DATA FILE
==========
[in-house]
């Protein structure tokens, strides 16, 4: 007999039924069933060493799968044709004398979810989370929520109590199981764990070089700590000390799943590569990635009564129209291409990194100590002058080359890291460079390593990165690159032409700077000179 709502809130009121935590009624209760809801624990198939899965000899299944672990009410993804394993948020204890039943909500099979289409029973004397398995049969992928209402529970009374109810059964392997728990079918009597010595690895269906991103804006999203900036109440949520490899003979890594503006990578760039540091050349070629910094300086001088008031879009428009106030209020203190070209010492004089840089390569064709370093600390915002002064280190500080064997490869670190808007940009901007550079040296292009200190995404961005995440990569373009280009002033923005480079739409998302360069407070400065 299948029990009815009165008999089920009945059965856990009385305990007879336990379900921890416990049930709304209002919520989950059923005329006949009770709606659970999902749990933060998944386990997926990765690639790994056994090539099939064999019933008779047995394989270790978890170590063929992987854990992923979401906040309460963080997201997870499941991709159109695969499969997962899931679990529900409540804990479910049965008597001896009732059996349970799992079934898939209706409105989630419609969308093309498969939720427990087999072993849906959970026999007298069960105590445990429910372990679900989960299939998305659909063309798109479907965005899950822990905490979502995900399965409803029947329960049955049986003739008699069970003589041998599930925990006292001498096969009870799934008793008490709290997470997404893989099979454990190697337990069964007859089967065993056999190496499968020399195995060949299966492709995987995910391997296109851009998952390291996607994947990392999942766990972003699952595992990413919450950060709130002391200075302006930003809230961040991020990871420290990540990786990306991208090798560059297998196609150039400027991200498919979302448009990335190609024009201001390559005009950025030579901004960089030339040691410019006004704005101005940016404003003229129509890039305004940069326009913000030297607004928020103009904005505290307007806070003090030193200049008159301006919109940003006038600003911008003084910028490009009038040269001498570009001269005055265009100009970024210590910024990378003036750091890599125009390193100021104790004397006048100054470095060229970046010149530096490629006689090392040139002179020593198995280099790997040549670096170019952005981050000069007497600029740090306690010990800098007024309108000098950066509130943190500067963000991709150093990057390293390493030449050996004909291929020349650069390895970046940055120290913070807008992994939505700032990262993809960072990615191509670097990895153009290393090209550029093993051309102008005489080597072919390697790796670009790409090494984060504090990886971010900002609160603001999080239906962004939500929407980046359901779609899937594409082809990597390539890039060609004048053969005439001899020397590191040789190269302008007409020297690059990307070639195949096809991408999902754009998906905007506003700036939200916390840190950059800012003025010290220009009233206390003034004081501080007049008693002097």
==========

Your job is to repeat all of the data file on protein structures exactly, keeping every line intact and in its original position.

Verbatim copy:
[in-house]
């Protein structure tokens, strides 16, 4: 007999039924069933060493799968044709004398979810989370929520109590199981764990070089700590000390799943590569990635009564129209291409990194100590002058080359890291460079390593990165690159032409700077000179 709502809130009121935590009624209760809801624990198939899965000899299944672990009410993804394993948020204890039943909500099979289409029973004397398995049969992928209402529970009374109810059964392997728990079918009597010595690895269906991103804006999203900036109440949520490899003979890594503006990578760039540091050349070629910094300086001088008031879009428009106030209020203190070209010492004089840089390569064709370093600390915002002064280190500080064997490869670190808007940009901007550079040296292009200190995404961005995440990569373009280009002033923005480079739409998302360069407070400065 299948029990009815009165008999089920009945059965856990009385305990007879336990379900921890416990049930709304209002919520989950059923005329006949009770709606659970999902749990933060998944386990997926990765690639790994056994090539099939064999019933008779047995394989270790978890170590063929992987854990992923979401906040309460963080997201997870499941991709159109695969499969997962899931679990529900409540804990479910049965008597001896009732059996349970799992079934898939209706409105989630419609969308093309498969939720427990087999072993849906959970026999007298069960105590445990429910372990679900989960299939998305659909063309798109479907965005899950822990905490979502995900399965409803029947329960049955049986003739008699069970003589041998599930925990006292001498096969009870799934008793008490709290997470997404893989099979454990190697337990069964007859089967065993056999190496499968020399195995060949299966492709995987995910391997296109851009998952390291996607994947990392999942766990972003699952595992990413919450950060709130002391200075302006930003809230961040991020990871420290990540990786990306991208090798560059297998196609150039400027991200498919979302448009990335190609024009201001390559005009950025030579901004960089030339040691410019006004704005101005940016404003003229129509890039305004940069326009913000030297607004928020103009904005505290307007806070003090030193200049008159301006919109940003006038600003911008003084910028490009009038040269001498570009001269005055265009100009970024210590910024990378003036750091890599125009390193100021104790004397006048100054470095060229970046010149530096490629006689090392040139002179020593198995280099790997040549670096170019952005981050000069007497600029740090306690010990800098007024309108000098950066509130943190500067963000991709150093990057390293390493030449050996004909291929020349650069390895970046940055120290913070807008992994939505700032990262993809960072990615191509670097990895153009290393090209550029093993051309102008005489080597072919390697790796670009790409090494984060504090990886971010900002609160603001999080239906962004939500929407980046359901779609899937594409082809990597390539890039060609004048053969005439001899020397590191040789190269302008007409020297690059990307070639195949096809991408999902754009998906905007506003700036939200916390840190950059800012003025010290220009009233206390003034004081501080007049008693002097």